Quote:
Originally Posted by dajowi
...The ATFE or federal government apparently hasn't responded with criminal indictments against anyone...
  1. It's all about the doctrine of prosecutorial discretion. Prosecutors generally can decide how to use limited resources.

    In some cases a policy decision to back off of certain types of crimes might be driven by a conclusion that enough people, particularly among the current administration's constituency, find the conduct relatively benign. That might not be the case with other matters.

    To put some flesh on those bones, I can see the appeal to the current administration of soft peddling recreation marijuana prosecutions in State which have decriminalized it. And I can accept that the current administration could reasonably conclude that it has adequate political cover to support that policy decision. But if the subject were a matter about which the current administration's constituency was likely to feel differently, e. g., guns, I don't think we could count on the same level of prosecutorial forbearance.

  2. And looking at the marijuana issue, the Obama administration might have a policy not to vigorously enforce federal controlled substance law with respect to recreational marijuana use. That doesn't mean that the Obama administration isn't going to vigorously enforce federal gun laws with regard to persons who are unlawful users of a controlled substance and who are unlawfully, under federal law, in possession of a gun.

  3. A a month or so ago I did a quick search of federal appellate court decisions in a legal data base I subscribe to and quickly found more than 50 cases apparently involving convictions for being an unlawful user of a controlled substance in possession of a gun. Those were just appeals, and there were probably more; but I didn't see any point to spending any more time on it.

  4. Gun control is also on pretty much everyone's radar. There is considerable public pressure for increased gun control and enforcement of existing laws -- especially among Obama's core constituency.

  5. And the fact that there's a current policy to "soft peddle" federal prosecution of recreational marijuana use doesn't necessarily mean that will be the policy tomorrow.

  6. And in any case there has been considerable recent federal activity in connection with the dispensing and cultivation of marijuana under state medical marijuana laws. See --

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Old March 23, 2013, 12:47 AM   #7
ScottRiqui
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As to who's going to "flinch" first, would it be the end of the world if the Feds just took marijuana off of the controlled-substance list? It doesn't even fit the definition for a "Schedule I" controlled substance in the first place (no medical use and high abuse potential).

That way, the Feds can continue to enforce the Controlled Substance Act in its entirety, while avoiding a "spitting match" with the states over the issue. And the states would be free to decriminalize or legalize it if they wanted to (which they're beginning to do anyway, regardless of the Federal government's position.)
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Old March 23, 2013, 01:13 AM   #8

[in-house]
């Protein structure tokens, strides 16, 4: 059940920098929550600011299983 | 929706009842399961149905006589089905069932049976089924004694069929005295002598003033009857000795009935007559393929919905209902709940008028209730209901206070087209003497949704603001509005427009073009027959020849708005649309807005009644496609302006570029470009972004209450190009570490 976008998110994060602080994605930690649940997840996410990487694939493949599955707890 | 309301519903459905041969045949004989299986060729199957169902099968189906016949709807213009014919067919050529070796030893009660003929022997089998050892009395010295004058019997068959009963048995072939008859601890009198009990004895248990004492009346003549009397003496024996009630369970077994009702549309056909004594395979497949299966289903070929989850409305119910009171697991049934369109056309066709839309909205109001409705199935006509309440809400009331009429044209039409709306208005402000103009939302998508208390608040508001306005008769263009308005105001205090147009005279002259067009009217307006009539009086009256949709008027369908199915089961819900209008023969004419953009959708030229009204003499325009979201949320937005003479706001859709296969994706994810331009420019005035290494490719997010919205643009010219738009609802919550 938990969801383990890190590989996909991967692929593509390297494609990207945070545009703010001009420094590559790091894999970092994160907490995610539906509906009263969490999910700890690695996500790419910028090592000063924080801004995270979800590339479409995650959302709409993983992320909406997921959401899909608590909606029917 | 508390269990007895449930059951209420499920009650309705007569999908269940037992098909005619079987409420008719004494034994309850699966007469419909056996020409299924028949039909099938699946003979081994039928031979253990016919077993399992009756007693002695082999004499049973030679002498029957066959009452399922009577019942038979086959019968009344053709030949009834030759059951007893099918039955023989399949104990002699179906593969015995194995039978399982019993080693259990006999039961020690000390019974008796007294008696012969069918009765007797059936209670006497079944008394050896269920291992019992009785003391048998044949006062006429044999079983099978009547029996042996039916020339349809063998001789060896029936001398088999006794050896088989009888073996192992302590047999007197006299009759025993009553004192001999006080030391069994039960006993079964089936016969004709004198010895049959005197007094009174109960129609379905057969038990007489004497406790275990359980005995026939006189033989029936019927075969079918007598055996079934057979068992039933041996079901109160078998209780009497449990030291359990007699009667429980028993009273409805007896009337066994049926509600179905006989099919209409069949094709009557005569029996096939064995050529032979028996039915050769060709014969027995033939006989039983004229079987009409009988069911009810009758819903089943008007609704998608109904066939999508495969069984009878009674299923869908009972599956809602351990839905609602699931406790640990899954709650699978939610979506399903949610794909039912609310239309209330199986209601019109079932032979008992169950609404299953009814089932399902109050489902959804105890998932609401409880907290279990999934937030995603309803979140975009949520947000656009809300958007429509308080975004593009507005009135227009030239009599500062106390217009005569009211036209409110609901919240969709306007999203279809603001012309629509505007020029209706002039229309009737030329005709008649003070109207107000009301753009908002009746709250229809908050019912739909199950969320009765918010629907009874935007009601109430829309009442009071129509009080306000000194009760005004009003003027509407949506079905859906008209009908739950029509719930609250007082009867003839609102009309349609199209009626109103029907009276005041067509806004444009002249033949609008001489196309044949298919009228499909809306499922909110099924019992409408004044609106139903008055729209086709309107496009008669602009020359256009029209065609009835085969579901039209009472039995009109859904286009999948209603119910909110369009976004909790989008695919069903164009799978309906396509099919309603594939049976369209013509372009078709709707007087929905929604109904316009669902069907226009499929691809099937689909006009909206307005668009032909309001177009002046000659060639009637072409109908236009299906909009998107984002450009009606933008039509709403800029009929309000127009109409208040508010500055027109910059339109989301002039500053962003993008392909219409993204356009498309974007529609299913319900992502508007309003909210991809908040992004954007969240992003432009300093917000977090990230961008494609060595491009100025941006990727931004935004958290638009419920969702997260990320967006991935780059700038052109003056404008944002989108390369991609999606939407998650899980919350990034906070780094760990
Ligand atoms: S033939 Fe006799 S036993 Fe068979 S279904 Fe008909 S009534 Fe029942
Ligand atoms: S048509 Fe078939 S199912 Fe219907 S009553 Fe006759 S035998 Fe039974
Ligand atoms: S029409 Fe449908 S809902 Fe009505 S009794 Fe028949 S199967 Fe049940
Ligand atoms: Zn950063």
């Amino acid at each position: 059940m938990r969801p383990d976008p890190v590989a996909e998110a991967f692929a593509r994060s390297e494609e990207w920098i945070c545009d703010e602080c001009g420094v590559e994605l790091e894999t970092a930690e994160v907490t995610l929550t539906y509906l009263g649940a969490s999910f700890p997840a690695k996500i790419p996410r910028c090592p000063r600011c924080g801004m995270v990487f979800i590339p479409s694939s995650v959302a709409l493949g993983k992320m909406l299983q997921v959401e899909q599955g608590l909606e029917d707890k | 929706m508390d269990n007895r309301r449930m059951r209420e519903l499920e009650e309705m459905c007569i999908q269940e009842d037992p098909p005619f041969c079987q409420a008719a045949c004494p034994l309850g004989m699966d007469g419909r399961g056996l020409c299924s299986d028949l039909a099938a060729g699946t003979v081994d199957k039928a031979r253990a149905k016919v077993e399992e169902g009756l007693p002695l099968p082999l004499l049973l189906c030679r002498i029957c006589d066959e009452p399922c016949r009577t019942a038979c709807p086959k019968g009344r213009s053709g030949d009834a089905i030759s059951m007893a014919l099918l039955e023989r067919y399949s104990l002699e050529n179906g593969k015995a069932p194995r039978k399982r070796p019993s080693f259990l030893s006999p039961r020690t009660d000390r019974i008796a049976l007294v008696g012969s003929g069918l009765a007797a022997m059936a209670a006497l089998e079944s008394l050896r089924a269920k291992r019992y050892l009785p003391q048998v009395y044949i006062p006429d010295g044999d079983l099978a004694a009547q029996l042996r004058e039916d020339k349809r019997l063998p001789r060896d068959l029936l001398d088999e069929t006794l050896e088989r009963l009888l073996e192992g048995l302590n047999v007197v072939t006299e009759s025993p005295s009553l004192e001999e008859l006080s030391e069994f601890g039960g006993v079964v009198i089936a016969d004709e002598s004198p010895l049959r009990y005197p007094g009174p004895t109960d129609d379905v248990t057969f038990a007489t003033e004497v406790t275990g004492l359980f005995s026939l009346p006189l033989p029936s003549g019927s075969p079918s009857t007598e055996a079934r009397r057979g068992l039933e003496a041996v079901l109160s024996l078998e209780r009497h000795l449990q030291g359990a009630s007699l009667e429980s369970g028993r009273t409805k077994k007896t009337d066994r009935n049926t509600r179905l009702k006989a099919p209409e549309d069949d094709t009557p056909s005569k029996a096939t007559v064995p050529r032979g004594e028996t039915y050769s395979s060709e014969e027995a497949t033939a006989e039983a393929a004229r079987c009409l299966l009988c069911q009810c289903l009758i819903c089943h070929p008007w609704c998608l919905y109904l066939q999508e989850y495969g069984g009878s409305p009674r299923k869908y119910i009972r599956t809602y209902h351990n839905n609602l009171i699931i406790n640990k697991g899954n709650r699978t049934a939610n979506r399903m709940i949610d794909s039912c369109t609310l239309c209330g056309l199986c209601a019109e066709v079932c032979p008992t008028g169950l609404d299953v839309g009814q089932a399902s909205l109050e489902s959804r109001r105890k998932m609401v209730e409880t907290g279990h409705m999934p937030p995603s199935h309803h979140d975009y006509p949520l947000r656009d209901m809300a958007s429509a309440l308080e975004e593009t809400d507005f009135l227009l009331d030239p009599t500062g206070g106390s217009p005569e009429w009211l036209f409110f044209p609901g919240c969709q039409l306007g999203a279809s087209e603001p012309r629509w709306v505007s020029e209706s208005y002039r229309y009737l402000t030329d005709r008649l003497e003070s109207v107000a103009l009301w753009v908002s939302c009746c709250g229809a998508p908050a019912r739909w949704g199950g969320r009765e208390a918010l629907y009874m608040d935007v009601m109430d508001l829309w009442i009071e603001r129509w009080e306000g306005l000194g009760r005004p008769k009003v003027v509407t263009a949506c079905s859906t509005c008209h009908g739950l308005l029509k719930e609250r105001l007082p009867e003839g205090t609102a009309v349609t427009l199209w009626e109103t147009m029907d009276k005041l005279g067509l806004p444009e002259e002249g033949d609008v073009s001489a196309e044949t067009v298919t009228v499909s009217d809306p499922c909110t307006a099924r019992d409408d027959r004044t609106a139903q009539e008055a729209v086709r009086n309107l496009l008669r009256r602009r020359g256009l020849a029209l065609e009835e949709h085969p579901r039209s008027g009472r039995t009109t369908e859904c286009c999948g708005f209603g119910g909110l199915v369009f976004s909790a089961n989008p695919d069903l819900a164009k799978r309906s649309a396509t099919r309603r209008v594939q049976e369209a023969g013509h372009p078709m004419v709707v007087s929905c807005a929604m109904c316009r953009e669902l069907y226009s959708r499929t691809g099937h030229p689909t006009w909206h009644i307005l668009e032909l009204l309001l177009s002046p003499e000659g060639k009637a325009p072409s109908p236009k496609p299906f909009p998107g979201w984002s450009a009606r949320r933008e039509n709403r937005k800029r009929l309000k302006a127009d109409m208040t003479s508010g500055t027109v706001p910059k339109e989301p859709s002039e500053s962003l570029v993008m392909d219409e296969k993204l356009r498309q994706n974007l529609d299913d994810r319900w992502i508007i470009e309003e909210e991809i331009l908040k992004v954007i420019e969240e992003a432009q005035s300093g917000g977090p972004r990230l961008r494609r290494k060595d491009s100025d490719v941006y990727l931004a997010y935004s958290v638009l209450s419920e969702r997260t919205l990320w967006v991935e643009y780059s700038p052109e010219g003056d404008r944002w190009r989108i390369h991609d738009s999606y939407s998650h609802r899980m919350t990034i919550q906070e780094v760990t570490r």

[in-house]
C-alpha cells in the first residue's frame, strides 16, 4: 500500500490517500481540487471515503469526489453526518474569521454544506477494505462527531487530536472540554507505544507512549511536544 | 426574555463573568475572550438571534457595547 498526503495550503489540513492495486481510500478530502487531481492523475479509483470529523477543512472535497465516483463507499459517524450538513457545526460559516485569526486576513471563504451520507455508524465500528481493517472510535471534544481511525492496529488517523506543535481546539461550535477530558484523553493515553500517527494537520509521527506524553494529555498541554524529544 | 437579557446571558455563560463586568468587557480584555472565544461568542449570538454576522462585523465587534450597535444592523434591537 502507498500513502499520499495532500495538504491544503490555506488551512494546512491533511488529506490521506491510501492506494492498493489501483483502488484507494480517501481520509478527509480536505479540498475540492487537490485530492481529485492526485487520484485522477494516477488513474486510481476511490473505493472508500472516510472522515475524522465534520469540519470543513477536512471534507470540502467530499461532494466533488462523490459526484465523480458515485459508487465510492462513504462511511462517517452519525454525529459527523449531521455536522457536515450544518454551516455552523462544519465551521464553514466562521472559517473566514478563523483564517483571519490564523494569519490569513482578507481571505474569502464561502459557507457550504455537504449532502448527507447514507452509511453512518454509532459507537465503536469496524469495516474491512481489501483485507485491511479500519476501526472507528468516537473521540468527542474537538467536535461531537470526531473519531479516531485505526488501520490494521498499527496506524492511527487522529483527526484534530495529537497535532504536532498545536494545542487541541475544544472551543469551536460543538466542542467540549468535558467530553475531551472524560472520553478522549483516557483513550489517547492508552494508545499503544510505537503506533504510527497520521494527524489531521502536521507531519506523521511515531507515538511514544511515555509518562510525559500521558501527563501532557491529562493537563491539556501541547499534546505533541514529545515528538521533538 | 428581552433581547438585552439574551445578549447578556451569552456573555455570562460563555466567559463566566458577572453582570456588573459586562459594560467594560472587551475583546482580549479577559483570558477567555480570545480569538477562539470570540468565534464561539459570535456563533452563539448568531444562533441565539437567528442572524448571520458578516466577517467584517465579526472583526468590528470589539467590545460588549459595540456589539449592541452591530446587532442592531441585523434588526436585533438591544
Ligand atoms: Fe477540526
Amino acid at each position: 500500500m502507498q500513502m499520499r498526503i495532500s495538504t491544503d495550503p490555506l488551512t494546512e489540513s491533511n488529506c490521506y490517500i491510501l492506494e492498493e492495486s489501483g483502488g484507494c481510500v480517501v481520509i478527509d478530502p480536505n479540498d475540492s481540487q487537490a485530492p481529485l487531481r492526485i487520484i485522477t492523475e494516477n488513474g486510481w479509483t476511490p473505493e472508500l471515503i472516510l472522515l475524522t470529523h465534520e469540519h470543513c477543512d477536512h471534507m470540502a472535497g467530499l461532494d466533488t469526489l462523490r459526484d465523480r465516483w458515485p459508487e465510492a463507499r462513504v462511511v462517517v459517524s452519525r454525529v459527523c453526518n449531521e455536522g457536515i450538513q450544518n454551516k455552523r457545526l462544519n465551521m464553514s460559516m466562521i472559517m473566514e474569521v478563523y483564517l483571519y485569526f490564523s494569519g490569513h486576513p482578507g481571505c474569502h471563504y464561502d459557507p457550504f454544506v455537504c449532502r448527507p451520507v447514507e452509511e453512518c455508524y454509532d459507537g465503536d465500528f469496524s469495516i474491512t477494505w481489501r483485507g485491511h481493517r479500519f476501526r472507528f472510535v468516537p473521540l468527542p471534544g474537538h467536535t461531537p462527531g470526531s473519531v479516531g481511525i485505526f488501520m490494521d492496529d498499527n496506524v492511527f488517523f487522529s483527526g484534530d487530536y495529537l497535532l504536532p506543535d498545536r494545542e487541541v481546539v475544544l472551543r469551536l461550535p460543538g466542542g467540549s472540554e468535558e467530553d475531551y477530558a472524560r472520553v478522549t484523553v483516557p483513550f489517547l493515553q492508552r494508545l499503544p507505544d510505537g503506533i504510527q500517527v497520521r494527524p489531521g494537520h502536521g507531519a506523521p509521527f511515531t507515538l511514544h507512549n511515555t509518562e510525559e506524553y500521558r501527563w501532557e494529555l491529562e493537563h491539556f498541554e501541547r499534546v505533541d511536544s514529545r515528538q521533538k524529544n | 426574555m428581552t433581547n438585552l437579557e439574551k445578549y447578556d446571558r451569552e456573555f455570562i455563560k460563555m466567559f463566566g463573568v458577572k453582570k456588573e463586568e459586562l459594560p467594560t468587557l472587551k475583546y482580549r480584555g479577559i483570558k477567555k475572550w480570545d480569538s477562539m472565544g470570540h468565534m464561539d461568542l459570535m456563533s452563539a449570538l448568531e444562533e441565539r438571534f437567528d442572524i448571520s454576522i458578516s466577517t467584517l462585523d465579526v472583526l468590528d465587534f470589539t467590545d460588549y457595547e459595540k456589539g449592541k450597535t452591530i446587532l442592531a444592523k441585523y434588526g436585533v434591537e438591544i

Frank Ettin
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Quote:
Originally Posted by ScottRiqui
As to who's going to "flinch" first, would it be the end of the world if the Feds just took marijuana off of the controlled-substance list? It doesn't even fit the definition for a "Schedule I" controlled substance in the first place (no medical use and high abuse potential)....
There are in theory a variety of things the federal government could do, including taking marijuana out of the Controlled Substances Act or reclassifying it to recognize legitimate therapeutic use.

But that is a broad, complex and controversial subject tied in with federal drug use and abuse policy. It also goes far beyond what we discuss here. So let's not go there.
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Old March 23, 2013, 11:17 AM   #9
Crankgrinder
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Federal laws aside in my state chemically dependent persons are prohibited from obtaining firearms/chl licenses and are defined as one who has been convicted of use/posession 2 times within ten years prior.
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Old March 24, 2013, 02:23 PM   #10
Jayster
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What I want to see more clarification on is if the prohibited person, prohibited for drugs or whatever reasons, just abides in a gun owner's home and how that affects the homeowner/gun owner's rights.

What are the gun owner alternatives?
If the guns are secured from the prohibited person's access can they remain on the premises?
If that is not acceptable can they be stored securely off the premises?

OR will LE and the courts give NO alternatives to plain confiscation?

I don't have a horse in that race but I think we will be seeing more of this type scenario and more active prosecution/persecution of lawful gun owners in that type case for lawful reasons yes but likely too for "gun control" reasons.

I would not be surprised if any new gun control laws, state or federal, have a lot more to say concerning this type thing and it should be on our radar.
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Old March 24, 2013, 02:37 PM   #11
Frank Ettin
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Quote:
Originally Posted by Jayster
What I want to see more clarification on is if the prohibited person, prohibited for drugs or whatever reasons, just abides in a gun owner's home and how that affects the homeowner/gun owner's rights....
We're kind of getting off topic, but the short answer is that, based on the cases, if a gun owner lives with a prohibited person the gun owner is probably okay if the guns are stored in a way that prevents the prohibited person from having physical access to them.

So a gun not under the full and direct physical control of the gun owner (i. e., on his person or in his hands) would need to be kept in a locked safe, cabinet, case, closet or something similar to which the prohibited person does not have, and can not get, the combination or key.

Now let's stay on topic please.
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Old March 24, 2013, 03:11 PM   #12
Jayster
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Sorry. And thanks for the clarification.